Author

Maggie Place

Date of Award

5-1-2008

Document Type

Thesis

Degree Name

Bachelor of Arts

Department

Psychology

Abstract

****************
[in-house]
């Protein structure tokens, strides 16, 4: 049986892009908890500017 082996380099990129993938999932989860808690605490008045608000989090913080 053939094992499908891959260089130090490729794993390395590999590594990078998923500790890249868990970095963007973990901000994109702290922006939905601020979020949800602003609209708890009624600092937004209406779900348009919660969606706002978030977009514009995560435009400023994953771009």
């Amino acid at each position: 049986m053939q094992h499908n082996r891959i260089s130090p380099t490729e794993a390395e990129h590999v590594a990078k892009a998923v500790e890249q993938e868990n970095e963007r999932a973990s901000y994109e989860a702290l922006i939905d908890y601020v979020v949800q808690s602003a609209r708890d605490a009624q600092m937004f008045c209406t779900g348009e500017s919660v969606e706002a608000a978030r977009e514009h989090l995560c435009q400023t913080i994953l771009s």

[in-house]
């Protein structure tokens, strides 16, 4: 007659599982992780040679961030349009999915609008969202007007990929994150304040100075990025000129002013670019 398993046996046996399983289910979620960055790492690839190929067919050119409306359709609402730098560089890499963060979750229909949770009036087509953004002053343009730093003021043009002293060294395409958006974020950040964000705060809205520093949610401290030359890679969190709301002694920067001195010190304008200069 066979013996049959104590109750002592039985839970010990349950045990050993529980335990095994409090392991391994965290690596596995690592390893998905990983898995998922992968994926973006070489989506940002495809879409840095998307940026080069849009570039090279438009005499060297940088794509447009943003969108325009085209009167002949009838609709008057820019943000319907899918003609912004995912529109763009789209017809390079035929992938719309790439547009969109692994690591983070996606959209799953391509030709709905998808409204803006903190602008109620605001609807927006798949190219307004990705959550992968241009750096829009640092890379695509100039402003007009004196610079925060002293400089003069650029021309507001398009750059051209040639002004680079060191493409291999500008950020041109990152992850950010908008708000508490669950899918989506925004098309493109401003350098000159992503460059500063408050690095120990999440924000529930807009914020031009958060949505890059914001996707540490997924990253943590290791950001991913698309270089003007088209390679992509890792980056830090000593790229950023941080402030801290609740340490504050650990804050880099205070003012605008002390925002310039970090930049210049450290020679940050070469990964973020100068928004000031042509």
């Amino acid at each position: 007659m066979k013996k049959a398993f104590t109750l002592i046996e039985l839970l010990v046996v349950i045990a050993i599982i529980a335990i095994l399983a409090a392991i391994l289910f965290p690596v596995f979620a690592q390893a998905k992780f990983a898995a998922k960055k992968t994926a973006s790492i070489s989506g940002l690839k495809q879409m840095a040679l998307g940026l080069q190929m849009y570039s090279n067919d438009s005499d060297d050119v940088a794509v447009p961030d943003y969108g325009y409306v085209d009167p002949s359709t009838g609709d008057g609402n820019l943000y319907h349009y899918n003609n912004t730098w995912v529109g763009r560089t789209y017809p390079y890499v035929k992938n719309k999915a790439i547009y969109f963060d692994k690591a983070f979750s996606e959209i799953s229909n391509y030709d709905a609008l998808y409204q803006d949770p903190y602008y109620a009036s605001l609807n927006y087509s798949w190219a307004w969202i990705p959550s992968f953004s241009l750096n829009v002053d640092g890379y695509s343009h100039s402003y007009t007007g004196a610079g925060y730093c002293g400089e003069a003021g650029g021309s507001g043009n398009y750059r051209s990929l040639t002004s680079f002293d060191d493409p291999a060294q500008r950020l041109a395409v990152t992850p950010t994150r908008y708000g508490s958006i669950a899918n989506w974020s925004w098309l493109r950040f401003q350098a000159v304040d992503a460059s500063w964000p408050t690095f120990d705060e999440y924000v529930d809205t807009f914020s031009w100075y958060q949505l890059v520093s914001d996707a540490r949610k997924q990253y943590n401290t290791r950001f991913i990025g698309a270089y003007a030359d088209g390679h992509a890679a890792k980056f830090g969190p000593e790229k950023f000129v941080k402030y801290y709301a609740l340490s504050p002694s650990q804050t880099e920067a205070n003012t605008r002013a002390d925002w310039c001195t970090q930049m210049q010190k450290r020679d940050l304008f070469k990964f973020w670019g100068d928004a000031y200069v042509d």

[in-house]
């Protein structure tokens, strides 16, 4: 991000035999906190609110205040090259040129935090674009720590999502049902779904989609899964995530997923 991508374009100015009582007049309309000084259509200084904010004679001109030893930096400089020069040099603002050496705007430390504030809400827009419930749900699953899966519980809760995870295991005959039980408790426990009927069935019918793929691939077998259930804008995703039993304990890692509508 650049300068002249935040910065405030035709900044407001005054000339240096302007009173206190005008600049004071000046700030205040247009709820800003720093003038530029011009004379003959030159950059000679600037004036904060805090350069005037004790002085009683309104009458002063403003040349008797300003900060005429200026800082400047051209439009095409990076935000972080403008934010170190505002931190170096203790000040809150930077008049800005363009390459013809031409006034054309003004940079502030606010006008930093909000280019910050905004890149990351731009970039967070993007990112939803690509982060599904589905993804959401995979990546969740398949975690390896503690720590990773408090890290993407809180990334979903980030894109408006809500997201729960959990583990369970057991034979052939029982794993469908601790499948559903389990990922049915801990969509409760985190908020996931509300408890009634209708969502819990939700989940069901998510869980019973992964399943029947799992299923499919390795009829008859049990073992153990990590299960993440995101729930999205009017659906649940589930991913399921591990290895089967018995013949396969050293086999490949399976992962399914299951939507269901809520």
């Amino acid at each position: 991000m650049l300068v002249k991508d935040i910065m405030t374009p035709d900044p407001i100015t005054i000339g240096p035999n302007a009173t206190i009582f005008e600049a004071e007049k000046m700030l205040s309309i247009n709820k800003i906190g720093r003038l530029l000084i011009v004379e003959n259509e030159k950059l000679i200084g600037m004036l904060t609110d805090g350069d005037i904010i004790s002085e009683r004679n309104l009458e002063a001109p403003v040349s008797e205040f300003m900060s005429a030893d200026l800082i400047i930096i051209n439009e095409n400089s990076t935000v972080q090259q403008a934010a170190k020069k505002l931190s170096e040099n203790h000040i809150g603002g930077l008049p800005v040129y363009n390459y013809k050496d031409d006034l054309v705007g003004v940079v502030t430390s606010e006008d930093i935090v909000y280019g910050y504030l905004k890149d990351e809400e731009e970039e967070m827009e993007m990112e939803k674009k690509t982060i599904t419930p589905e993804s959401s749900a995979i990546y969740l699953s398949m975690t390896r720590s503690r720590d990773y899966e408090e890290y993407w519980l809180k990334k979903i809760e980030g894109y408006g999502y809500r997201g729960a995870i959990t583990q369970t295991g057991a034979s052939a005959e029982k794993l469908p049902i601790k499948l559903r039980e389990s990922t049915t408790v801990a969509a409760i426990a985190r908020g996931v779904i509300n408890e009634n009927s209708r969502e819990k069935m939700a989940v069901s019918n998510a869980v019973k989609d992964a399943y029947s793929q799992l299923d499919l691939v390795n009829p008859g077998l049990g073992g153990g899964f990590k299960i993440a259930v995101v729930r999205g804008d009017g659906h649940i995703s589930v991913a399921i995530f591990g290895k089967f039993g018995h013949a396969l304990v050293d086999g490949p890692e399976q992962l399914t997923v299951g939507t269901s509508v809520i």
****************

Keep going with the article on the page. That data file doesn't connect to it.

Research demonstrates that there are several characteristics that could render someone an underdog as a job applicant, including gender, race, able-bodied or disabled, immigrant status, and age. Study 1 used a between-subjects design to examine support for the underdog and the top dog in a low-consequence and high-consequence scenario. The underdog was given more support in low-consequence than high-consequence scenarios, but most participants indicated a neutral response instead of offering more support for either when asked to choose between the two applicants. Study 2 employed a forced-choice task on SuperLab in which participants chose which applicant they would hire in low- and high-consequence scenarios. Although results of Study 2 were not significant, there was a slight trend in which underdogs were chosen more often in low-consequence than high-consequence scenarios. A general discussion follows the description of both studies, including implications of these two studies and potential for future research on the underdog.

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